Health

How Minoxidil Works for Hair Loss

Androgenetic alopecia or male pattern hair loss is a growing problem among men and women. Over the years, there have been various treatments that have been developed and one of the most common is Rogaine. Various trials have shown its effectiveness at growing back loss hair. However, doubts have been raised about its effectiveness as the best minoxidil for hair loss. In this article, we shall take a look at the effectiveness of Rogaine as a hair loss treatment.

What is Minoxidil?

First approved in 1988 for treating androgenetic alopecia, minoxidil was originally administered orally for treating high blood pressure. When the manufacturers noticed that there was unexpected hair growth in patients, minoxidil was tested to treat hair loss. When the test was successful, the Food and Drug Administration approved its use for hair loss.

With the patent for Rogaine as the Dht shampoo expired, manufacturers were now able to produce generic variations of minoxidil. The usual formula is 5% concentration with 2% solutions also available. Minoxidil is prescribed in liquid, foam, and spray variation. It is applied to the scalp twice a day in the morning and at night. To get maximum results, it should be left on the scalp for a minimum of 4 hours before being washed out.

How It Works?

Despite its FDA approval, no one is sure about its effectiveness. Science says that the hormone dihydrotestosterone binds hair follicles causing them to shrink. For this reason, DHT reducing drugs such as finasteride can effectively reduce and reverse hair loss. In the case of minoxidil, there is no proven effect on DHT levels.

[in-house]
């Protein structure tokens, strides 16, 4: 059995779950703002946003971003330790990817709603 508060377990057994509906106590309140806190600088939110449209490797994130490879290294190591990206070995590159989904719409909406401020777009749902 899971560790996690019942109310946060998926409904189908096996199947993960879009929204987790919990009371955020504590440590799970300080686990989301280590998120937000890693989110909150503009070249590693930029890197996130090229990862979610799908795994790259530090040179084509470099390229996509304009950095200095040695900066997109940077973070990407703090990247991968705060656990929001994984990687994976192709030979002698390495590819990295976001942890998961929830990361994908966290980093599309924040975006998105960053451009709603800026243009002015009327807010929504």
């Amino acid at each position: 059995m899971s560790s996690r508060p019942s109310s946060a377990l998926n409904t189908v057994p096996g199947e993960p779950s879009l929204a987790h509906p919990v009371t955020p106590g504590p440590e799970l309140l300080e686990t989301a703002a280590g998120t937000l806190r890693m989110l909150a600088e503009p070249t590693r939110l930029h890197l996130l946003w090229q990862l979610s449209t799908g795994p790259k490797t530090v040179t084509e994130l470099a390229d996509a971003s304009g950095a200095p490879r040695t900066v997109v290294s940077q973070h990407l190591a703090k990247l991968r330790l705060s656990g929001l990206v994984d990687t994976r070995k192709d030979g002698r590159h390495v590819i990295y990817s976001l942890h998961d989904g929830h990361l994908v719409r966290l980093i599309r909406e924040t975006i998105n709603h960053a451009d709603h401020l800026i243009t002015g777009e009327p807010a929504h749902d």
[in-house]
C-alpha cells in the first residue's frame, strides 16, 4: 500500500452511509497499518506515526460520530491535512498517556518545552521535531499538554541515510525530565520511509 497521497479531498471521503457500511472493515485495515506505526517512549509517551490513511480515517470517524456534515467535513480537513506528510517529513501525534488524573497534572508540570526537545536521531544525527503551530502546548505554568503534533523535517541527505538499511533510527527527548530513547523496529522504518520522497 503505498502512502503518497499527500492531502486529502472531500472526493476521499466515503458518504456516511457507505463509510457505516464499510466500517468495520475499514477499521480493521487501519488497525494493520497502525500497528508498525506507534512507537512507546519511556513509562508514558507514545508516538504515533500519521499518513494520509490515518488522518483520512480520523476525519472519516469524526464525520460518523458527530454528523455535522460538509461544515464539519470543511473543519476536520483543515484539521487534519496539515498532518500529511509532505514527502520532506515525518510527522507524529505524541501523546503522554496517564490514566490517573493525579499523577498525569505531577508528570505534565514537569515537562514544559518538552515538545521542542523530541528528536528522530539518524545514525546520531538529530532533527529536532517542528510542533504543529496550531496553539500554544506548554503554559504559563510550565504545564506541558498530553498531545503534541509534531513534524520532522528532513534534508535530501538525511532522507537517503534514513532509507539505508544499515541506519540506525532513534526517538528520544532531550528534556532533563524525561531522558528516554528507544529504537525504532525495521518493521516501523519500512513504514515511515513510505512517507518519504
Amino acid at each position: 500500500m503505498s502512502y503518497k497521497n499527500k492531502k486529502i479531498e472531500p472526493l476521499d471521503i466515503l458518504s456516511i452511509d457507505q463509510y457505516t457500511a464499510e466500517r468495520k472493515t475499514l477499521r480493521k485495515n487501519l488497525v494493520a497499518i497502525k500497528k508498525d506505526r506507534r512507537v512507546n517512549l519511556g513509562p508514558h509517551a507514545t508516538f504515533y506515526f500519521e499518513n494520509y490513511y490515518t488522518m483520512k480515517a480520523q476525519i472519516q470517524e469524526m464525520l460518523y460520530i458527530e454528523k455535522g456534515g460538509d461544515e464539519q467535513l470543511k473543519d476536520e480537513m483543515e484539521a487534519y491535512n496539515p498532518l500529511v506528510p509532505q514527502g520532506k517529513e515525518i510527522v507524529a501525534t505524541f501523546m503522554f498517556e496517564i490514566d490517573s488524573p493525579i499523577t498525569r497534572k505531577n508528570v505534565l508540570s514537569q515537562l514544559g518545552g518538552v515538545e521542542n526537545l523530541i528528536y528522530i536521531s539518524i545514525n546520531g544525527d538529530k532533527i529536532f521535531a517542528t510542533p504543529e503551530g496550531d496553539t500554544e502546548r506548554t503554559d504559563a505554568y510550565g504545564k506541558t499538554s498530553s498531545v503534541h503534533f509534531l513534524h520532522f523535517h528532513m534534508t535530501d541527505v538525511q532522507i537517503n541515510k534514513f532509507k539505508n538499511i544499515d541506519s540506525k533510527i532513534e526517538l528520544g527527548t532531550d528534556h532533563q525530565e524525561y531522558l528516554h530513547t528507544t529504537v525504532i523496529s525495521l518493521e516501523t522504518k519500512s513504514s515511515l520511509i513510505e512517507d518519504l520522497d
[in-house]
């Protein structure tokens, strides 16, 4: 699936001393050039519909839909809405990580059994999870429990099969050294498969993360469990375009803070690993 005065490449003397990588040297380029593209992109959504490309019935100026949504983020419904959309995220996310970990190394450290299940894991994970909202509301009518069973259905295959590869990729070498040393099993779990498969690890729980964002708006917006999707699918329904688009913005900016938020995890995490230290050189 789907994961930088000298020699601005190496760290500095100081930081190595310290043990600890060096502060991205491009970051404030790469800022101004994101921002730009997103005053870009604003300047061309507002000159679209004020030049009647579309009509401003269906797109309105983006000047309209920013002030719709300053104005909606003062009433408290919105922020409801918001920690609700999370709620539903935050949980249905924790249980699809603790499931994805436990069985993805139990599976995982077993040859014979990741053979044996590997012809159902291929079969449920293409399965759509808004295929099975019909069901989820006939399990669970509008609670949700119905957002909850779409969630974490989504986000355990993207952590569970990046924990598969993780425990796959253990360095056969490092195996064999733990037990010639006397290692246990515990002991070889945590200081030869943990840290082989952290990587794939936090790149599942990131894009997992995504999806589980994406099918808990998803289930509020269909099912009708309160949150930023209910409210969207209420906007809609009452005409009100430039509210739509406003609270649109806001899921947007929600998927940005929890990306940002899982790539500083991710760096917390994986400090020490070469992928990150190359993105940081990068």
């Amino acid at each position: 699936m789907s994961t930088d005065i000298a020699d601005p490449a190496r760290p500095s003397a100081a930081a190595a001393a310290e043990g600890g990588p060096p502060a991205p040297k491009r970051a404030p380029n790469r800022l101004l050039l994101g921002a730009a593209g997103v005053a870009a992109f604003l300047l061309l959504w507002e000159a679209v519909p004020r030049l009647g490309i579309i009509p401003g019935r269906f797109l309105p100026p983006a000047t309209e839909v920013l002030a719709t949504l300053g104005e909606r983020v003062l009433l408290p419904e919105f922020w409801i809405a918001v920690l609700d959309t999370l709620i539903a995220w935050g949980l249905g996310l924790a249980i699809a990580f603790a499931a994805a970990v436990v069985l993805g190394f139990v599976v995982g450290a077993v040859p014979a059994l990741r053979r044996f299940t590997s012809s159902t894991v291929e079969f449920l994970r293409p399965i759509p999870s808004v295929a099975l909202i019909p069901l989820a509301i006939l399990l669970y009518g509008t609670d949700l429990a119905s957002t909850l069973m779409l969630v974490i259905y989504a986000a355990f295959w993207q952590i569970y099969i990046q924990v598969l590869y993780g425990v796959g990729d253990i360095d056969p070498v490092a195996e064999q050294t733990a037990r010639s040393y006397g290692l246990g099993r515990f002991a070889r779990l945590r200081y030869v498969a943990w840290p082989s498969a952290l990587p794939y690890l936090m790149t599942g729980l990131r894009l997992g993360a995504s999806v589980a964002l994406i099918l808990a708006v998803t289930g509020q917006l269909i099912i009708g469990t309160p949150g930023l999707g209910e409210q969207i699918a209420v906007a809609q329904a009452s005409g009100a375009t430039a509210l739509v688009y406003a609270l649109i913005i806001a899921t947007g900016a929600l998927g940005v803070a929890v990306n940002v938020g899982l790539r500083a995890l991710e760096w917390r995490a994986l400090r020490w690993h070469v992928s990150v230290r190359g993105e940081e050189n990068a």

However, recent discoveries may finally shed light on the mystery that is minoxidil. The paper emphasizes the importance of prostaglandins in hair growth and androgenetic alopecia. The study reveals that activation of prostaglandin may explain the ability of minoxidil in growing hair.

The Effectiveness of Minoxidil

After conducting initial trials, the FDA has reached the conclusion that minoxidil will not work for everyone. There are different strengths, dosages, and administration method with minoxidil. Depending on the dosage, higher concentrations produce better results compared to lower concentrations. While minoxidil has the ability for hair growth, it is unlikely to work at maintaining hair as it does not tackle the root cause which is DHT.

By itself, minoxidil will not prevent DHT from causing the hair follicles to bind and shrink. It does not seem to slow the cumulative damage due to the hormones. However, when combined with medications such as finasteride or dutasteride, it can produce some seriously impressive results. There were instances when patients saw significant and lasting regrowth.